Yanks will rest Soriano through Tuesday
Bothered by elbow pain, righty will throw session on Monday
NEW YORK -- Rafael Soriano will not be available to pitch in the Yankees' upcoming two-game series against the Rays, as the right-hander has been shelved until Wednesday.
The $35 million setup man is experiencing recurring tightness in his right elbow.
"I'm going to throw a bullpen [session on Monday] and see how I feel," Soriano said after the Yankees' 7-5 loss to the Red Sox. "If everything goes fine, I'll be ready on Wednesday."
Yankees manager Joe Girardi said that the tightness Soriano feels is different than what he felt last week, when the hurler requested an MRI exam to ease his mind.
"He had a little pain before," Girardi said. "Today, he was a little sore; he said he had stiffness. That could have been because he hadn't thrown in five days."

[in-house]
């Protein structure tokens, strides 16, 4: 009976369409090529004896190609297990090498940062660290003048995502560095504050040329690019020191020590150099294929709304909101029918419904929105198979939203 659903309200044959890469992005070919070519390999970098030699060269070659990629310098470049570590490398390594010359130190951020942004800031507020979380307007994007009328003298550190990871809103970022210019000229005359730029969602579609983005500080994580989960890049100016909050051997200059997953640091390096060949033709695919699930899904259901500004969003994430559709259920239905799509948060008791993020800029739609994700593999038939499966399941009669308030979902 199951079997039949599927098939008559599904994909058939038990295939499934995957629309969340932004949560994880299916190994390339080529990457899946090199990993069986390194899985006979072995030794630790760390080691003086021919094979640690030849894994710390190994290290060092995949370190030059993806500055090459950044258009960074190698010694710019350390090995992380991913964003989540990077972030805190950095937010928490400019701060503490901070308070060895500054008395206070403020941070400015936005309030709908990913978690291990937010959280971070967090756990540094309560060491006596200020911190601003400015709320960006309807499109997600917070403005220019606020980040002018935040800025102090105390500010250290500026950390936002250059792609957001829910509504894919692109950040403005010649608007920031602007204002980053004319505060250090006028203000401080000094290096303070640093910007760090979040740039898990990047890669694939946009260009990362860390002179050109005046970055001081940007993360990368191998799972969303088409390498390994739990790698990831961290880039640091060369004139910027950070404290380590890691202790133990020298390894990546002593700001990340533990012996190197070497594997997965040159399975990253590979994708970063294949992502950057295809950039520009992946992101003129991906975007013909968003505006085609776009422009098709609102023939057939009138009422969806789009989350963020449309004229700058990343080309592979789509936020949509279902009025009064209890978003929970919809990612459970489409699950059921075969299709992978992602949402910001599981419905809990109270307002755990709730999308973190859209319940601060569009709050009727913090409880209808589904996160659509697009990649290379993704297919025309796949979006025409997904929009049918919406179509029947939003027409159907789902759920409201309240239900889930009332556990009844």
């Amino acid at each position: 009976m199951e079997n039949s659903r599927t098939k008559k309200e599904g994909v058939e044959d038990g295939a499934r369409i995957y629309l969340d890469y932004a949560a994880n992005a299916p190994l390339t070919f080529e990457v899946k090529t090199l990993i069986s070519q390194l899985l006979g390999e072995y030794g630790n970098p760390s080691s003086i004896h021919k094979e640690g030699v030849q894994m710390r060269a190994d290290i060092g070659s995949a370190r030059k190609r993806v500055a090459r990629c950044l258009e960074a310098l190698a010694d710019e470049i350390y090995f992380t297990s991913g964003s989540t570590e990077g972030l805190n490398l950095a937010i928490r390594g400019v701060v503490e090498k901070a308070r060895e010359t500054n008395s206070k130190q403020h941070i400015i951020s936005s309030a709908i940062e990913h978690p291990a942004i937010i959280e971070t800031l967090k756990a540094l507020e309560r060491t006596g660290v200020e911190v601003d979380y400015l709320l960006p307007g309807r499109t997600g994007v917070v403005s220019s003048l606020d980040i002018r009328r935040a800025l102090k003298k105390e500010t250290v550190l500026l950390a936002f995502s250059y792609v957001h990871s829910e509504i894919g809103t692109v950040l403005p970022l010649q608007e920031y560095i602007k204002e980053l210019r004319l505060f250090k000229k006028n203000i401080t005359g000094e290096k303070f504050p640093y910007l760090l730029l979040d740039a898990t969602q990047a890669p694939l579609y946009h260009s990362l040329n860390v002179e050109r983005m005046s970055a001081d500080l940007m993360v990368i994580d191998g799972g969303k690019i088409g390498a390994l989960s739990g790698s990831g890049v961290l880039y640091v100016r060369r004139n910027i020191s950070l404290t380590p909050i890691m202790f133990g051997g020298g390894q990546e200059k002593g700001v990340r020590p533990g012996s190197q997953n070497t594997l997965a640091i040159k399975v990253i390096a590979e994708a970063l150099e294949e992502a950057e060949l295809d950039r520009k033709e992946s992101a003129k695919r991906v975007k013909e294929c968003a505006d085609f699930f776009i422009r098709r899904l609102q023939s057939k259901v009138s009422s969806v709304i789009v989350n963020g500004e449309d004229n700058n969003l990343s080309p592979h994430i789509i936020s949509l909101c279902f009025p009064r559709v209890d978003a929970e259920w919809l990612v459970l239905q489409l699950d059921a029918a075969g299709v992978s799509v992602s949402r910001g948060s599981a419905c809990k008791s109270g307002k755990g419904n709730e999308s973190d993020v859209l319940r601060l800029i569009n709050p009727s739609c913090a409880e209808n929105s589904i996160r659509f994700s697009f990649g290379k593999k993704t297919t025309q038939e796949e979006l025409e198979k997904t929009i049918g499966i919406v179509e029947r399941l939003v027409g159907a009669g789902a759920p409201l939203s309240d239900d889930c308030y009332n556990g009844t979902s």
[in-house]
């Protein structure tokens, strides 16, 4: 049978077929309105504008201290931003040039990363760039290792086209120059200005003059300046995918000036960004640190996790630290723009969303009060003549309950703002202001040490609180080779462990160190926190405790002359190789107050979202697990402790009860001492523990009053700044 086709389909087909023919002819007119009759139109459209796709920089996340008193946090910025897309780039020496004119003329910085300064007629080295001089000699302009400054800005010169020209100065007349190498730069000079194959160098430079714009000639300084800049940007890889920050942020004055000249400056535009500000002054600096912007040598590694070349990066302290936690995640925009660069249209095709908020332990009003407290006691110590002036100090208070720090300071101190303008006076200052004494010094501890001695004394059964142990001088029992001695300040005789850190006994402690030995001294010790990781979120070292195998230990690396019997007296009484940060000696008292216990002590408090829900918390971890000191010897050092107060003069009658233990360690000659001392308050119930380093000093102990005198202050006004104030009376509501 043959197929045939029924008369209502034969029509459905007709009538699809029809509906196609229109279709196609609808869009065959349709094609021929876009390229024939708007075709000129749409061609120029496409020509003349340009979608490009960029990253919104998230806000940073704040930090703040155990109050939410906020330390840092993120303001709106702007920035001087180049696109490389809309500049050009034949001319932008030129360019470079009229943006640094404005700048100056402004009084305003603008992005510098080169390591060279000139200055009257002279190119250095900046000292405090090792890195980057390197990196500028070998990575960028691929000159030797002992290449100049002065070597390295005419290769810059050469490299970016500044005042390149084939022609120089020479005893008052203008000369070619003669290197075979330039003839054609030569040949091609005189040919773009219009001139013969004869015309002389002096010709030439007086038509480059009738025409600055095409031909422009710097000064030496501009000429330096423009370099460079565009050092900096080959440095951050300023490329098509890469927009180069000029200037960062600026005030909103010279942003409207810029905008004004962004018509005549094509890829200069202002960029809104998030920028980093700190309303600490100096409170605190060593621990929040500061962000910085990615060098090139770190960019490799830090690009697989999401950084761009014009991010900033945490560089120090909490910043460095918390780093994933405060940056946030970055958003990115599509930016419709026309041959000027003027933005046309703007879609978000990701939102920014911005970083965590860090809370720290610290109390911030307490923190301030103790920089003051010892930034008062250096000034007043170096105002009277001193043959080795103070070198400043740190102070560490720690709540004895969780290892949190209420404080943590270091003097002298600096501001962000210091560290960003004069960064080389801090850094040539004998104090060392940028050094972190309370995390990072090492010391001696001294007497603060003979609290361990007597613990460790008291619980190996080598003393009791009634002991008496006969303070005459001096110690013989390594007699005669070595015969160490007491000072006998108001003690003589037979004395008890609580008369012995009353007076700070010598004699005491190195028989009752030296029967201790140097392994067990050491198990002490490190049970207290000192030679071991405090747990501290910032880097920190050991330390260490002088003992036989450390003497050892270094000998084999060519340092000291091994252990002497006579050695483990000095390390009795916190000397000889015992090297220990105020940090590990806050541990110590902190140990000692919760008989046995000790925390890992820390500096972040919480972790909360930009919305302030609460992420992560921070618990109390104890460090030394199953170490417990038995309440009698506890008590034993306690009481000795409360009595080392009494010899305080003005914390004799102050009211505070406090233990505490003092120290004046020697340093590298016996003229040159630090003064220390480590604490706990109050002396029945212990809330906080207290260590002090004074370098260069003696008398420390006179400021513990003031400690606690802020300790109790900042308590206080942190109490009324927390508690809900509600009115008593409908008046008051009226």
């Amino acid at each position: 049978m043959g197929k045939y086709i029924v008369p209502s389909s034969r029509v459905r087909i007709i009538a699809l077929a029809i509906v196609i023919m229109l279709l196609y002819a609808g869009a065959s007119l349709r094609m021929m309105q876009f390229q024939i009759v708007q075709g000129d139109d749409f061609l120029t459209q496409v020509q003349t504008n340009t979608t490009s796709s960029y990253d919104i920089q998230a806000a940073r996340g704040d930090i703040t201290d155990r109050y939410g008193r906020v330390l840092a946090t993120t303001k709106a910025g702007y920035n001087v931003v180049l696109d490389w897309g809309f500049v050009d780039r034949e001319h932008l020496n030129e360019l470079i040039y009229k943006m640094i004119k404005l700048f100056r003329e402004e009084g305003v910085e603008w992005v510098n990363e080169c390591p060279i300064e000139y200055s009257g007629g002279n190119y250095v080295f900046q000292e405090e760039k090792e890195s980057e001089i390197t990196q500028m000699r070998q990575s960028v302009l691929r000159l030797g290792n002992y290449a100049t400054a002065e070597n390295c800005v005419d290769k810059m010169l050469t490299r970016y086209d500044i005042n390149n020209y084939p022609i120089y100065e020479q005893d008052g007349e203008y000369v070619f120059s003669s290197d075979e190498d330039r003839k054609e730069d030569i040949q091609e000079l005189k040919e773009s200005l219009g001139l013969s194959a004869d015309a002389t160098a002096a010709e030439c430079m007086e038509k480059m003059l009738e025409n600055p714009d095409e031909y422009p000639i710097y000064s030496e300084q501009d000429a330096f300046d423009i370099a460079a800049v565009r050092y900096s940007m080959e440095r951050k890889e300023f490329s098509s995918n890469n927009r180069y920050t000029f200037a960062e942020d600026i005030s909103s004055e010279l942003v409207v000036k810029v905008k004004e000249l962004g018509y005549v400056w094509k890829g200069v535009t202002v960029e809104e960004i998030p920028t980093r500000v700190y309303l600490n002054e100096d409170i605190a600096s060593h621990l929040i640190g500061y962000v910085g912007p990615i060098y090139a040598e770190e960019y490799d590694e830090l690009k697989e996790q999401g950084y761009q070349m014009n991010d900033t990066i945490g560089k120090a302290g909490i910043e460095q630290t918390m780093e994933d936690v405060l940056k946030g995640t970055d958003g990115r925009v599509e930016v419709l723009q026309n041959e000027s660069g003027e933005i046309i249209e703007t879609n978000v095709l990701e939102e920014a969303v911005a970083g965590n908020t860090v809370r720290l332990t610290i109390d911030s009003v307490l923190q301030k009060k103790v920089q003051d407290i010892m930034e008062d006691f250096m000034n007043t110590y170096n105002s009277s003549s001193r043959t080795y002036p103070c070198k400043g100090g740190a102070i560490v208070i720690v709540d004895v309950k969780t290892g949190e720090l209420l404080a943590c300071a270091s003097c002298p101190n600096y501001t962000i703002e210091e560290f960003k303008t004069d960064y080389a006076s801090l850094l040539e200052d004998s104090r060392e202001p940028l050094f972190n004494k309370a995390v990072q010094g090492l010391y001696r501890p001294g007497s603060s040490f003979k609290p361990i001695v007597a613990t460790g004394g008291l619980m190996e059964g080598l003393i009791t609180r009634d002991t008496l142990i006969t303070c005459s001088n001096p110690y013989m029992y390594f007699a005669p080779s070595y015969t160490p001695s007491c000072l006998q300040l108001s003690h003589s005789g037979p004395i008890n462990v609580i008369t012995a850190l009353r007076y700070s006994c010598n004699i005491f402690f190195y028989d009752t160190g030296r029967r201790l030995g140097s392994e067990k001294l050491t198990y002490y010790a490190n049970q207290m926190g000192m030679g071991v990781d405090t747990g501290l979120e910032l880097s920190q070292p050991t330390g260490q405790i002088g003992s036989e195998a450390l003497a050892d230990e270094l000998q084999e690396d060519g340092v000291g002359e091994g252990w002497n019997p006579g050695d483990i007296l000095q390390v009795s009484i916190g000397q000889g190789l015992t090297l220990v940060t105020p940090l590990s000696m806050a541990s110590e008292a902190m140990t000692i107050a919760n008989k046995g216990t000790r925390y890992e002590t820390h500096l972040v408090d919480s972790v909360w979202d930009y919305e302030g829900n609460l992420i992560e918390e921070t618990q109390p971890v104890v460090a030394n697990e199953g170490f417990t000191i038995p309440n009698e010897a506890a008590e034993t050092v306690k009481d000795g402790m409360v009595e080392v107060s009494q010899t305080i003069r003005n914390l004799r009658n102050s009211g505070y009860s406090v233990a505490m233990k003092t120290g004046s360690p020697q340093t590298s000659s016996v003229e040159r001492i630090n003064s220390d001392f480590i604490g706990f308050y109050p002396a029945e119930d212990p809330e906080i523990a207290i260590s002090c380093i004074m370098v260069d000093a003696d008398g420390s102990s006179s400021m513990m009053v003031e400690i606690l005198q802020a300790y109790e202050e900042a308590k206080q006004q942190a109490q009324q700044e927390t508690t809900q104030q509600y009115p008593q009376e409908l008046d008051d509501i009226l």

Soriano appeared on Friday against the Red Sox after having not pitched in a game since May 8 in Texas. He has been experiencing some discomfort since appearing in back-to-back games on April 30 and May 1.
"Until he gets through the clear, it's an issue," Yankees general manager Brian Cashman said. "So until I'm not having to ask, 'How's he feel today?' it's obviously going to be a concern."
In the first year of a three-year deal, Soriano is 1-1 with a 5.40 ERA in 16 appearances. He saved an American League-leading 45 games last year for Tampa Bay.
"It's not easy for me," Soriano said. "I'm with a new team. I try to do my best. I can't right now. Nothing happens because I cannot pitch."
Bronx fans make loyalty to Posada known
NEW YORK -- The fans in the right-field bleachers usually reserve their nightly roll call for players on the field, but they made an exception on Sunday night for Jorge Posada, who started the game on the bench.
After finishing their attendance check with Alex Rodriguez, the so-called "Bleacher Creatures" chanted "Jorge, Jorge" and received a wave from the the designated hitter in the Yankees' dugout.
When Posada pinch-hit for Andruw Jones in the eighth inning, what remained of the crowd of 46,945 gave him a standing ovation. Posada drew a walk against Red Sox reliever Daniel Bard.
"Jorge is loved in our clubhouse," manager Joe Girardi said. "Jorge is loved by the fans. Jorge has meant a lot to this organization. I'm not surprised. This has been a great player for a long time."